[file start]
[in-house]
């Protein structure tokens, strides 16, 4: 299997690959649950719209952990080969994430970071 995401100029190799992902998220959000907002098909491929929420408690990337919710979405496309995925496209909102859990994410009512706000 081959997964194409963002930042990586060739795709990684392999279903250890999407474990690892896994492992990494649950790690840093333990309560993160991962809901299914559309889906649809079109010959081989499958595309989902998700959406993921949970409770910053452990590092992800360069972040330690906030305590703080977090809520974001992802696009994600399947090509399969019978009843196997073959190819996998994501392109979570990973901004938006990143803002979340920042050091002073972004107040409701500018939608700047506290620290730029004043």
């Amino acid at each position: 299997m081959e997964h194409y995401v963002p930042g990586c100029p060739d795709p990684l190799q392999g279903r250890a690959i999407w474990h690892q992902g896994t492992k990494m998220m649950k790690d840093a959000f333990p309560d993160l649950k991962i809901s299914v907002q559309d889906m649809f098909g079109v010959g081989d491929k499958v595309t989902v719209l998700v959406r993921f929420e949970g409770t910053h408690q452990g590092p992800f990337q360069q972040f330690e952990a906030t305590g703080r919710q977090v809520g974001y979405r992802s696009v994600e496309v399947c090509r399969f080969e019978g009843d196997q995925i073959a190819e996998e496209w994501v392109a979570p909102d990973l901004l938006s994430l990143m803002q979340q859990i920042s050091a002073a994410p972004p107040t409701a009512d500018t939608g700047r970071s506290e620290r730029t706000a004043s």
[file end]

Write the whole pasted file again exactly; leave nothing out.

[in-house]
């Protein structure tokens, strides 16, 4: 299997690959649950719209952990080969994430970071 995401100029190799992902998220959000907002098909491929929420408690990337919710979405496309995925496209909102859990994410009512706000 081959997964194409963002930042990586060739795709990684392999279903250890999407474990690892896994492992990494649950790690840093333990309560993160991962809901299914559309889906649809079109010959081989499958595309989902998700959406993921949970409770910053452990590092992800360069972040330690906030305590703080977090809520974001992802696009994600399947090509399969019978009843196997073959190819996998994501392109979570990973901004938006990143803002979340920042050091002073972004107040409701500018939608700047506290620290730029004043």
């Amino acid at each position: 299997m081959e997964h194409y995401v963002p930042g990586c100029p060739d795709p990684l190799q392999g279903r250890a690959i999407w474990h690892q992902g896994t492992k990494m998220m649950k790690d840093a959000f333990p309560d993160l649950k991962i809901s299914v907002q559309d889906m649809f098909g079109v010959g081989d491929k499958v595309t989902v719209l998700v959406r993921f929420e949970g409770t910053h408690q452990g590092p992800f990337q360069q972040f330690e952990a906030t305590g703080r919710q977090v809520g974001y979405r992802s696009v994600e496309v399947c090509r399969f080969e019978g009843d196997q995925i073959a190819e996998e496209w994501v392109a979570p909102d990973l901004l938006s994430l990143m803002q979340q859990i920042s050091a002073a994410p972004p107040t409701a009512d500018t939608g700047r970071s506290e620290r730029t706000a004043s």